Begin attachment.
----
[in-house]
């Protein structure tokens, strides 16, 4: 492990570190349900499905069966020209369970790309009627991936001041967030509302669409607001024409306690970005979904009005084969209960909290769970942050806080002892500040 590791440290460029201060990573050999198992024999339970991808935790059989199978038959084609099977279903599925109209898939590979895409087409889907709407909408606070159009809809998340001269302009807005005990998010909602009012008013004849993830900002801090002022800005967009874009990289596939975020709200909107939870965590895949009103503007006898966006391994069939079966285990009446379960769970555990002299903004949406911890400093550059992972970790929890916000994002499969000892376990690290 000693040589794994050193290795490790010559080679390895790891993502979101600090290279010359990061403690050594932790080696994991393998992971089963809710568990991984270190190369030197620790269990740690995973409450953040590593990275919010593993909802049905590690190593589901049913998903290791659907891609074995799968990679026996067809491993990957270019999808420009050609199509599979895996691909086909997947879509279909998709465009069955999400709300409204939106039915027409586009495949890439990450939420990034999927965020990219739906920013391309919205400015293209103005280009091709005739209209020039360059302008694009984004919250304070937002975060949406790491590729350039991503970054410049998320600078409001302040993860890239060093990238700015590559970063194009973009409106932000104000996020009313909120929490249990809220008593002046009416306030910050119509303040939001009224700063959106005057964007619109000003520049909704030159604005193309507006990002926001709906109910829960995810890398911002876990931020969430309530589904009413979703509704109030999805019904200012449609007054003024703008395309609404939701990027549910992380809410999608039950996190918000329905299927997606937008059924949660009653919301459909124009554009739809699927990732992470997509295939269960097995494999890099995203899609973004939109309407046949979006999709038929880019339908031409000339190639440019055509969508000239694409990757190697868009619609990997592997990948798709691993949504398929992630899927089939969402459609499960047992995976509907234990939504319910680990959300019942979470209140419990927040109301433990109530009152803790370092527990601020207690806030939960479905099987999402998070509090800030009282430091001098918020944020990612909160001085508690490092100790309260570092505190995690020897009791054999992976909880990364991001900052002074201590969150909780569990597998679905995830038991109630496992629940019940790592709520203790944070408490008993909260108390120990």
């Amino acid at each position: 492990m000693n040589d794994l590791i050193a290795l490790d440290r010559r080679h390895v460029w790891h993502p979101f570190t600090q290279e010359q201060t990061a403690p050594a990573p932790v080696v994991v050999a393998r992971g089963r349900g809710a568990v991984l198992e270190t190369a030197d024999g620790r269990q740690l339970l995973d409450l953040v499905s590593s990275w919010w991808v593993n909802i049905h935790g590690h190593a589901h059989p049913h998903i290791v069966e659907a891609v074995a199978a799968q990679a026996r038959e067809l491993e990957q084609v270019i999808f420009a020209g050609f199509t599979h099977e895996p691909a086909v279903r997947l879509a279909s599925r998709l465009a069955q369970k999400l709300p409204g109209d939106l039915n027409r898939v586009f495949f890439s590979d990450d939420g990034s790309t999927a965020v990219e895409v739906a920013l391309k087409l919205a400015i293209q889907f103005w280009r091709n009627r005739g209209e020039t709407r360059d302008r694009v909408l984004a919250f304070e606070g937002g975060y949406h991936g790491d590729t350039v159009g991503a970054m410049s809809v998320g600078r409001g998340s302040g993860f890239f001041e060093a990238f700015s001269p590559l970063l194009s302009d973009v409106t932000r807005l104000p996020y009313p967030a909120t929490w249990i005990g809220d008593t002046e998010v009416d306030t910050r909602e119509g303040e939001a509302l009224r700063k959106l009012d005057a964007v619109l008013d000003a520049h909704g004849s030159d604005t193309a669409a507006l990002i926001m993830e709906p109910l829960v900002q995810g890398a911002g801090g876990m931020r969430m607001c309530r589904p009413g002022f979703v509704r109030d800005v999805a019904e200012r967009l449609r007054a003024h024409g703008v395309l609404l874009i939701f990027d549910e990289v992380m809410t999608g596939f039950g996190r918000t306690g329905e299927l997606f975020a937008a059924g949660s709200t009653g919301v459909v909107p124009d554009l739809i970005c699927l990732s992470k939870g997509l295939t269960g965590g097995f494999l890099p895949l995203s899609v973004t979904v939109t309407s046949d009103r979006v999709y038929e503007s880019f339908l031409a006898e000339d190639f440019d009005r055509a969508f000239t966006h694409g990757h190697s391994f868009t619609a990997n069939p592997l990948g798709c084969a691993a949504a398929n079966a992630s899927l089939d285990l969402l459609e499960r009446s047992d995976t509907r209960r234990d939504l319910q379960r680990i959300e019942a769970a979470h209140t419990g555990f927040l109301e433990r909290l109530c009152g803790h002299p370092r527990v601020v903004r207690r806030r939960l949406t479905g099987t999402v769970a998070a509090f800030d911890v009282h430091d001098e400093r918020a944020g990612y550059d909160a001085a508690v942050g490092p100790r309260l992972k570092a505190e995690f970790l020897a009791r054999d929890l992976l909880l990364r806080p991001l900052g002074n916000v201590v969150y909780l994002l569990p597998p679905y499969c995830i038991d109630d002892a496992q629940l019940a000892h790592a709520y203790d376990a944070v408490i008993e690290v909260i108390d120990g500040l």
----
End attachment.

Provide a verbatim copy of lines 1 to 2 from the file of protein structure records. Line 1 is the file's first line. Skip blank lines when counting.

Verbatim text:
[in-house]
């Protein structure tokens, strides 16, 4: 492990570190349900499905069966020209369970790309009627991936001041967030509302669409607001024409306690970005979904009005084969209960909290769970942050806080002892500040 590791440290460029201060990573050999198992024999339970991808935790059989199978038959084609099977279903599925109209898939590979895409087409889907709407909408606070159009809809998340001269302009807005005990998010909602009012008013004849993830900002801090002022800005967009874009990289596939975020709200909107939870965590895949009103503007006898966006391994069939079966285990009446379960769970555990002299903004949406911890400093550059992972970790929890916000994002499969000892376990690290 000693040589794994050193290795490790010559080679390895790891993502979101600090290279010359990061403690050594932790080696994991393998992971089963809710568990991984270190190369030197620790269990740690995973409450953040590593990275919010593993909802049905590690190593589901049913998903290791659907891609074995799968990679026996067809491993990957270019999808420009050609199509599979895996691909086909997947879509279909998709465009069955999400709300409204939106039915027409586009495949890439990450939420990034999927965020990219739906920013391309919205400015293209103005280009091709005739209209020039360059302008694009984004919250304070937002975060949406790491590729350039991503970054410049998320600078409001302040993860890239060093990238700015590559970063194009973009409106932000104000996020009313909120929490249990809220008593002046009416306030910050119509303040939001009224700063959106005057964007619109000003520049909704030159604005193309507006990002926001709906109910829960995810890398911002876990931020969430309530589904009413979703509704109030999805019904200012449609007054003024703008395309609404939701990027549910992380809410999608039950996190918000329905299927997606937008059924949660009653919301459909124009554009739809699927990732992470997509295939269960097995494999890099995203899609973004939109309407046949979006999709038929880019339908031409000339190639440019055509969508000239694409990757190697868009619609990997592997990948798709691993949504398929992630899927089939969402459609499960047992995976509907234990939504319910680990959300019942979470209140419990927040109301433990109530009152803790370092527990601020207690806030939960479905099987999402998070509090800030009282430091001098918020944020990612909160001085508690490092100790309260570092505190995690020897009791054999992976909880990364991001900052002074201590969150909780569990597998679905995830038991109630496992629940019940790592709520203790944070408490008993909260108390120990």